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PACE Savings and Credit Union said there will be 'no significant impact' on the credit union’s financial resources following the discovery of additional fraud in its lending books.Fred Lum/The Globe and Mail

Troubled PACE Savings and Credit Union has discovered more fraud in its lending books, revealing to its members that a mid-level manager misappropriated funds in connection with $7-million in loans.

The misconduct was uncovered this summer after going undetected for more than a decade, PACE said in a statement sent to members. One employee was suspended and later fired for cause after a forensic investigation that combed through nearly 13 years of records on PACE’s loans to retail banking customers.

The loans at issue have a current balance of $7-million and had several unspecified problems, but neither PACE nor the financial regulator overseeing the credit union – the Financial Services Regulatory Authority of Ontario (FSRA) – have provided details about how funds were misappropriated or how the former employee may have benefited personally.

The latest revelations of wrongdoing come nearly three years after the predecessor to FSRA seized control of PACE over an array of alleged governance problems. Since then, the Vaughan, Ont.-based credit union, which has nearly $1-billion in assets and 13 branches in Ontario, has had multiple false starts in an attempted turnaround after regulators alleged former PACE executives had engaged in fraud and self-dealing.

PACE said there will be “no significant impact” on the credit union’s financial resources. Yet the revelation was serious enough that PACE has withdrawn its financial statements dating back to 2018 – the year the credit union was first placed under administration by provincial authorities – and plans to restate them. PACE’s external auditor, PricewaterhouseCoopers, also withdrew its opinions of those financial statements.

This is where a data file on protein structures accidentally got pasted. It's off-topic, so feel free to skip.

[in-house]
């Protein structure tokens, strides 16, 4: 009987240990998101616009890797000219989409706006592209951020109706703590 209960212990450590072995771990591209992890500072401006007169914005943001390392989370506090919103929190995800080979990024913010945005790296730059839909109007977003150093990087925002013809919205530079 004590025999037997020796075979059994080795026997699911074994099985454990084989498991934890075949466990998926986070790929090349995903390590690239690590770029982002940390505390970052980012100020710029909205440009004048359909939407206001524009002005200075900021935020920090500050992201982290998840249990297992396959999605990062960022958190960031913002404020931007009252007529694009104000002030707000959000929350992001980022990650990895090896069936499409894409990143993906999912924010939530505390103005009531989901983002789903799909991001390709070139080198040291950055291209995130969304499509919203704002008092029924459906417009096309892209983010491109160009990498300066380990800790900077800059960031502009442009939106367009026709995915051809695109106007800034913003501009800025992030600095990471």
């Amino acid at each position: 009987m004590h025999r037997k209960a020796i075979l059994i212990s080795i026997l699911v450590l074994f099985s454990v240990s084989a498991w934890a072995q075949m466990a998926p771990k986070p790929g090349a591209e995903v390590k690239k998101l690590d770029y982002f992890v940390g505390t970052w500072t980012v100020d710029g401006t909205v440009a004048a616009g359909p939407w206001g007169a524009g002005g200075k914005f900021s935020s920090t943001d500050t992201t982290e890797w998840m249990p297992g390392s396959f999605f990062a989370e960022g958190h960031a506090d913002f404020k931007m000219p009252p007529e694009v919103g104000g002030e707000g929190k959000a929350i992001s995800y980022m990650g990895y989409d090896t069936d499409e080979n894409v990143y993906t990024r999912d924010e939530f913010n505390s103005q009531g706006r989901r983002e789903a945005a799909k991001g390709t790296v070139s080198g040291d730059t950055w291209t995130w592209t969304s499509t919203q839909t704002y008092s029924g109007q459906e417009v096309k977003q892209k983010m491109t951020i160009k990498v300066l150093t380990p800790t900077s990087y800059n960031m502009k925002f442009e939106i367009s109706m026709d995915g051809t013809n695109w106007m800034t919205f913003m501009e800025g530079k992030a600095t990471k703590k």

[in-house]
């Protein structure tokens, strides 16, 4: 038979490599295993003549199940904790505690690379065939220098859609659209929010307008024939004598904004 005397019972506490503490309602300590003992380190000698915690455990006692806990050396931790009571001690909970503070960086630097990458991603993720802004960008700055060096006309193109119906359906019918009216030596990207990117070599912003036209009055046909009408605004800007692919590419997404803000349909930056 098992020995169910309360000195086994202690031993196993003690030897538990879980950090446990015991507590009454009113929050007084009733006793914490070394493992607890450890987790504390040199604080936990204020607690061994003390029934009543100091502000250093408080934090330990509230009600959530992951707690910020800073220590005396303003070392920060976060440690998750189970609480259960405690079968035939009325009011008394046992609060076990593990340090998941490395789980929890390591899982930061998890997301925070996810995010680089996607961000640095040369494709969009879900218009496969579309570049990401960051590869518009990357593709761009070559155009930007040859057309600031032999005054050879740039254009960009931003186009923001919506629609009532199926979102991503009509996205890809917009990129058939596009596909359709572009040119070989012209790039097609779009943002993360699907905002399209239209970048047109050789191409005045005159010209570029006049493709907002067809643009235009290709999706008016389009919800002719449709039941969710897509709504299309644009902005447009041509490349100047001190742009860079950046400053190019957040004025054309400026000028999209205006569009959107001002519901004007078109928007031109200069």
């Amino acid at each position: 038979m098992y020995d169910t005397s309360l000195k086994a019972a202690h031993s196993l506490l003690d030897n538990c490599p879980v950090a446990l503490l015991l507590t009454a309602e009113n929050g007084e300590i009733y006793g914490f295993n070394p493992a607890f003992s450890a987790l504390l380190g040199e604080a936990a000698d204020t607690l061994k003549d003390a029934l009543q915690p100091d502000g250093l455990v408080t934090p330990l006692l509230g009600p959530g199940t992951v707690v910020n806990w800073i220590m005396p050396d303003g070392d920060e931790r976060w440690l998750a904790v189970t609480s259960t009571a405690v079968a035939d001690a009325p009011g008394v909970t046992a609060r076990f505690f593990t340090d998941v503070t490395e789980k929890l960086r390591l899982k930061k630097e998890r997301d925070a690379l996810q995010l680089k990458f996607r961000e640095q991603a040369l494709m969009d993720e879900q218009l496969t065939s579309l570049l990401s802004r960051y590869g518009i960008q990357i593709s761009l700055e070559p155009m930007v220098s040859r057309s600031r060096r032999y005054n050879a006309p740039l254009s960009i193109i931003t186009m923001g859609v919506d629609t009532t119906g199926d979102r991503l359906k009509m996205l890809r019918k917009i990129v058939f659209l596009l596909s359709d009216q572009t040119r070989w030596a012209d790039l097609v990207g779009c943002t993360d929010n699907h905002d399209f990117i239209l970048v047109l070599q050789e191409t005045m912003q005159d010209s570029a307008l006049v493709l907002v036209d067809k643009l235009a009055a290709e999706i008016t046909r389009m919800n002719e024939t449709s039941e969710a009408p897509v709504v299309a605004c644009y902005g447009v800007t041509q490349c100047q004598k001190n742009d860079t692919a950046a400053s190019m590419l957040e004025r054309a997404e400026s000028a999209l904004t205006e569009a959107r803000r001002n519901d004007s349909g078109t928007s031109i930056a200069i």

The additional fraud came to light through “normal and continuous improvement processes” for PACE’s internal financial controls, according to FSRA spokesperson Judy Pfeifer. PACE then retained audit and accounting firm Grant Thornton LLP to do a forensic investigation into irregularities in the loans. The firm combed through the credit union’s entire retail lending portfolio – which includes personal loans and mortgages – dating back to 2008.

The misappropriation of funds “appears to have taken place from 2010 to 2021,” Ms. Pfeifer said.

Based on that probe, “we are confident that PACE has identified all material misappropriations,” Ms. Pfeifer said in an e-mail. She also said this type of misconduct can be “difficult to identify,” especially when it involves numerous transactions in small amounts, and “FSRA continues to work with PACE management to enhance controls and protocols.”

The employee who was fired is now co-operating with the credit union’s investigation, according to PACE’s statement to members. The matter was referred to police to consider whether criminal charges should be laid against the former employee.

PACE chief executive officer David Finnie declined to comment.

The misappropriation of funds adds to mounting financial pressure on PACE, which recently reached a $40-million settlement with investors who had suffered steep losses on financial products sold to them through a subsidiary of the credit union. Since at least June, FSRA has been exploring a possible sale or merger of the credit union, and the discovery of new fraud in its loan books could complicate discussions with potential suitors.

At the same time, PACE is in litigation that seeks to recover funds from PACE’s former top executives and board members, including Larry and Phillip Smith, the father and son who served as president and CEO until 2018. As administrator of PACE, FSRA is pursuing “other outstanding misappropriation matters” through that litigation, Ms. Pfeifer said.

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